The heart of the matter in these parts is the country categories, so here’s a gander into our country.com crystal ball for some thoughts on which way the Grammy folks are likely to lean:
Best Female Country Vocal Performance
“Ordinary Heart” – Emmylou Harris
“Let Me Let Go” – Faith Hill
“Forget About It” – Alison Krauss
“I Love You” – Martina McBride
“Man, I Feel Like a Woman” – Shania Twain
Harris, Krauss and Twain have been Grammy winners before. Hill and McBride are country favorites, but Twain wins. Though not necessarily the best or most interesting, her song is the best-known of the five.
Best Male Country Vocal Performance
“Don’t Come Crying to Me” – Vince Gill
“Choices” – George Jones
“That’s Right (You’re Not From Texas)” – Lyle Lovett
“Please Remember Me” – Tim McGraw
“Crazy Little Thing Called Love” – Dwight Yoakam
Gill, Lovett and Yoakam have been past Grammy favorites, but Jones’ reputation as a legend should earn him the nod. He has won only once before, in 1981, for “He Stopped Loving Her Today.”
Best Performance By a Duo or Group With Vocal
“Honky Tonk Song” – BR5-49
“Unbelievable” – Diamond Rio
“Ready to Run” – Dixie Chicks
“Amazed” – Lonestar
“Little Goodbyes” – SHeDAISY
Despite the sustained success of Lonestar’s single, the Dixie Chicks tally this one in the win column, a repeat of their win in the same category last year.
Best Country Collaboration With Vocals
“God Must Have Spent a Little More Time on You” – Alabama featuring ‘N Sync
“Going Away Party” – Asleep at the Wheel featuring the Manhattan Transfer & Willie Nelson
“Roly Poly” – Asleep at the Wheel featuring the Dixie Chicks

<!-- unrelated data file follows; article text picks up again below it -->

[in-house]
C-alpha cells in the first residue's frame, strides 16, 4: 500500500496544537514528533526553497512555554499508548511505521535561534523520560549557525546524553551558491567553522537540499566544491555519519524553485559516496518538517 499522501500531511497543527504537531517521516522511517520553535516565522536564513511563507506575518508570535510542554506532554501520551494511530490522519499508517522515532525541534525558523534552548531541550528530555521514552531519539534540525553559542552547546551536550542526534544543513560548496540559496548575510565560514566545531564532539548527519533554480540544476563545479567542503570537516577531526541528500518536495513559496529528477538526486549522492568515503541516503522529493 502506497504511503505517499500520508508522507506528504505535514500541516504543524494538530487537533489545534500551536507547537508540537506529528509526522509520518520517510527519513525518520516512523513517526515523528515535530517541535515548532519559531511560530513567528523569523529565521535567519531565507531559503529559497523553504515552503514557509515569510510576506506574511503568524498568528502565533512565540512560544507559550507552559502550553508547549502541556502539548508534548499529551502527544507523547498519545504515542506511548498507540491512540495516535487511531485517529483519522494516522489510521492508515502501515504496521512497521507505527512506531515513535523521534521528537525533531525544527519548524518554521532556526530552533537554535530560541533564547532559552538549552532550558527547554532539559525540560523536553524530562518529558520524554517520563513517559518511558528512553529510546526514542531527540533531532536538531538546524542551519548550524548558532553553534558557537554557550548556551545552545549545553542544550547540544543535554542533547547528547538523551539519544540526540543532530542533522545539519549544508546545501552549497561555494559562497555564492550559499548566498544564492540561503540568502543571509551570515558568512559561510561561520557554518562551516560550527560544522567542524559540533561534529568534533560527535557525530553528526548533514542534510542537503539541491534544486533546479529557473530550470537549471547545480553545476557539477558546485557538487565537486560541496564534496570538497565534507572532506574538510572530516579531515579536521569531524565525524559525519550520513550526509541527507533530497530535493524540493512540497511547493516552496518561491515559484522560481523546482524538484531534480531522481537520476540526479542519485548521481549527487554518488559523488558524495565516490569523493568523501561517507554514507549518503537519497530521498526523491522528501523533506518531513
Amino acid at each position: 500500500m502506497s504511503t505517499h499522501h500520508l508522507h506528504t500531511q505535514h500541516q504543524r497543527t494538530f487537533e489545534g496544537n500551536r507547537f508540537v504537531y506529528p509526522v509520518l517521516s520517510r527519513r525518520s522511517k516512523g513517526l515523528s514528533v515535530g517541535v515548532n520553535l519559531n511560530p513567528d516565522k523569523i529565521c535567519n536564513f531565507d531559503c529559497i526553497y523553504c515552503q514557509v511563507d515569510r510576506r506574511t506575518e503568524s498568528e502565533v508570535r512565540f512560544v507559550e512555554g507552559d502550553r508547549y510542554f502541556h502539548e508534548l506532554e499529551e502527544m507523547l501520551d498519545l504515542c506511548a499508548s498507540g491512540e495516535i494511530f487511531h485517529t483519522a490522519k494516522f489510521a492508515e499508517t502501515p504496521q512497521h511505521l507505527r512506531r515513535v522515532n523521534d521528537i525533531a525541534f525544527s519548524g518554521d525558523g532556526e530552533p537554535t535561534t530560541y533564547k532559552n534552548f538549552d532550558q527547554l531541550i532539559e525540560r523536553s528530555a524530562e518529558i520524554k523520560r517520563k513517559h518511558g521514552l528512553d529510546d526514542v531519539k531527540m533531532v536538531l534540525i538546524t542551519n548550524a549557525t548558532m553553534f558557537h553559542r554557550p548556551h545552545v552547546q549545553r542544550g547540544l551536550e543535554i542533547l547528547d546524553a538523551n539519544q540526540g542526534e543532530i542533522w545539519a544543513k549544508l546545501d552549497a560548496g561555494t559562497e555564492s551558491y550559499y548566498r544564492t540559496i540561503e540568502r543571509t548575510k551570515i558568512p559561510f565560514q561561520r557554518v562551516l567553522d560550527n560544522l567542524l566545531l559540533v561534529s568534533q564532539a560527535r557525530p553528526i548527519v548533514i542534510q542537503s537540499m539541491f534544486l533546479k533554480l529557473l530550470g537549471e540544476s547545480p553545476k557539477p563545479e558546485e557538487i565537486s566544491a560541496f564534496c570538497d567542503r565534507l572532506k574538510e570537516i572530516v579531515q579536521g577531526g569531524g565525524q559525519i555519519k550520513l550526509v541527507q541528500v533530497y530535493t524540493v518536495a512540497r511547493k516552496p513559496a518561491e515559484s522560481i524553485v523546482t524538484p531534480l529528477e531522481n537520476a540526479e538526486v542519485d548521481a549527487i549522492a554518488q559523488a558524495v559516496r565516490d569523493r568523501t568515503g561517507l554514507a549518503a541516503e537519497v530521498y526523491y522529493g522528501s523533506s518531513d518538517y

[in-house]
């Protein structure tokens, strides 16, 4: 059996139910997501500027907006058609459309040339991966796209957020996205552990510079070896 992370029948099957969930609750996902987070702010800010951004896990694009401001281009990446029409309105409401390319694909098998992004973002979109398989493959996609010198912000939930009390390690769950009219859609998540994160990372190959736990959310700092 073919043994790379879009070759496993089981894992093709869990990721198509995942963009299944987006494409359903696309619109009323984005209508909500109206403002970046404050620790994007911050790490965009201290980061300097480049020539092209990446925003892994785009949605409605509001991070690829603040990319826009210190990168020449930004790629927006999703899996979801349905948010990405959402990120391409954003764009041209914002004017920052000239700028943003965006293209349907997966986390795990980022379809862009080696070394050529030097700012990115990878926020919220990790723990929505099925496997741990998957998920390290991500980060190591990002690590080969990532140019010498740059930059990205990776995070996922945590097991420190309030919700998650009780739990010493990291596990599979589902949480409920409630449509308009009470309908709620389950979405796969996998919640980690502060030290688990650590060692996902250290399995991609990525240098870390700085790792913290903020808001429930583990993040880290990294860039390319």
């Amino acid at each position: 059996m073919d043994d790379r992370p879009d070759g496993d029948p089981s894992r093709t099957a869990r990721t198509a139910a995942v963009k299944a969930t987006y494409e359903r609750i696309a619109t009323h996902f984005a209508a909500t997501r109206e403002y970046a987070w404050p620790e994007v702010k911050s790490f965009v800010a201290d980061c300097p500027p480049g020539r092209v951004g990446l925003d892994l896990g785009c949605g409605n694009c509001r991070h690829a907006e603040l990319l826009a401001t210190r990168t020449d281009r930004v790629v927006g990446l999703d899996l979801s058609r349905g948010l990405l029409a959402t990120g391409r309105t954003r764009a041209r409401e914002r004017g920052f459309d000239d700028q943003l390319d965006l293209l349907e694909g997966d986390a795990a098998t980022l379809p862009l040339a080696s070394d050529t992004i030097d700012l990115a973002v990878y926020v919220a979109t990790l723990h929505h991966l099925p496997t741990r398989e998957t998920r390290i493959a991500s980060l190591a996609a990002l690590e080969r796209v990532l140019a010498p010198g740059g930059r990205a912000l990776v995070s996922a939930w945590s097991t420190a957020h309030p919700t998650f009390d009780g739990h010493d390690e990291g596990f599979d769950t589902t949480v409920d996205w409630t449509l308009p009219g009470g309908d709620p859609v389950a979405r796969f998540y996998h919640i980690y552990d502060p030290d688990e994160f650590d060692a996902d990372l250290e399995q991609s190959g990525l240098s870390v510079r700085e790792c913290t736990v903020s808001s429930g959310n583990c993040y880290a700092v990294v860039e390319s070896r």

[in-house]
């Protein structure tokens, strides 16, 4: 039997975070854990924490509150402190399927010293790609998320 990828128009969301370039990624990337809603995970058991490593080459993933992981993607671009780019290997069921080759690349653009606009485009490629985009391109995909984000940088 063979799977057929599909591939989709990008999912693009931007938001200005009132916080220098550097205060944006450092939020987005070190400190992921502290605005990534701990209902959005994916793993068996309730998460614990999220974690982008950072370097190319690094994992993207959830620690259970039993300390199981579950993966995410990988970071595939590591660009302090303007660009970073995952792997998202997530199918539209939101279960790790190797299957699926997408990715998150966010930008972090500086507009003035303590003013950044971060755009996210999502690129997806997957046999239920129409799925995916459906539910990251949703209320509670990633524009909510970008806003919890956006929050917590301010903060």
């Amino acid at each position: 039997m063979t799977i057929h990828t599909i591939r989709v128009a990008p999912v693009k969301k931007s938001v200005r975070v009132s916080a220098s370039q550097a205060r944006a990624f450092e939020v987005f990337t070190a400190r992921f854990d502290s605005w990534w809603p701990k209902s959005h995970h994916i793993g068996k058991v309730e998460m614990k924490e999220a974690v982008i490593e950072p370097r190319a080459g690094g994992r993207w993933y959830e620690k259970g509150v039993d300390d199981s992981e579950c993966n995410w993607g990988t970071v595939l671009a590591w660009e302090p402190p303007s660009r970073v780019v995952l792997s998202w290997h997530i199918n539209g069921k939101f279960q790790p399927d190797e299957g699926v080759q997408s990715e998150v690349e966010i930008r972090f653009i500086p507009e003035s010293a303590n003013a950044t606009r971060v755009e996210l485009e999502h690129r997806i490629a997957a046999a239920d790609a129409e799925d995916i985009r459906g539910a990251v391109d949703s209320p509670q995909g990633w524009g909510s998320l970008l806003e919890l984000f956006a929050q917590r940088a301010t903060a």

“When I Said I Do” – Clint Black with Lisa Hartman Black
“After the Gold Rush” – Emmylou Harris, Linda Ronstadt & Dolly Parton
This one comes down to a duel between two trios of women. The Dixie Chicks, working with six-time Grammy winners Asleep at the Wheel, come out ahead, even though the combined Grammy total of Harris, Ronstadt and Parton is well into double figures.
Best Country Instrumental Performance
“Bob’s Breakdowns” – Asleep at the Wheel
“Black Mountain Rag” – Del McCoury, Doc Watson & Mac Wiseman
“Mr. John Henry, Steel Driving Man” – Marty Stuart & Earl Scruggs
“The Greatest Love of All Time” – Marty Stuart
“The Harry Shuffle” – Steve Wariner
Asleep at the Wheel has six nominations this year, as many as TLC and second only to Santana. Ray Benson and his swing pals in the Wheel win here.
Best Country Song – (Awarded to Songwriter)
“Amazed” – Marv Green, Chris Lindsey & Aimee Mayo
“Choices” – Mike Curtis & Billy Yates
“Come on Over” – Robert John “Mutt” Lange & Shania Twain
“Ready to Run” – Marcus Hummon & Martie Seidel
“Two Teardrops” – Bill Anderson & Steve Wariner
Twain’s song will earn the nod. Grammy voters outside the world of country music will recognize her name and probably know the tune.
Best Country Album
Ride with Bob – Asleep at the Wheel
Fly – Dixie Chicks
Trio II – Emmylou Harris, Linda Ronstadt & Dolly Parton
Cold Hard Truth – George Jones
Forget About It – Alison Krauss
The great thing about this category is that all five albums are first-rate works. Given that Fly was judged worthy to compete for overall album of the year, the Dixie Chicks should come out ahead here.
Best Bluegrass Album
Bluegrass Mandolin Extravaganza – Sam Bush, David Grisman, Ronnie McCoury, Jesse McReynolds, Bobby Osborne, Ricky Skaggs, Frank Wakefield, Buck White with Del McCoury
The Mountain – Steve Earle & the Del McCoury Band
The Bluegrass Sessions: Tales From the Acoustic Planet, Volume 2 – Bela Fleck
I Feel Like Singing Today – Jim Lauderdale, Ralph Stanley & the Clinch Mountain Boys
Ancient Tones – Ricky Skaggs and Kentucky Thunder
A real tough category to call. Skaggs won last year. Fleck is a favorite. Stanley deserves a Grammy more than anyone else in the bluegrass field for his pioneering work. Earle and McCoury teamed up for a landmark melding of styles. The mandolin project lives up to its name. Give it to Fleck, though. His project was his last original collection for Warner Bros. Records before moving over to Sony, and it involved a number of stellar players.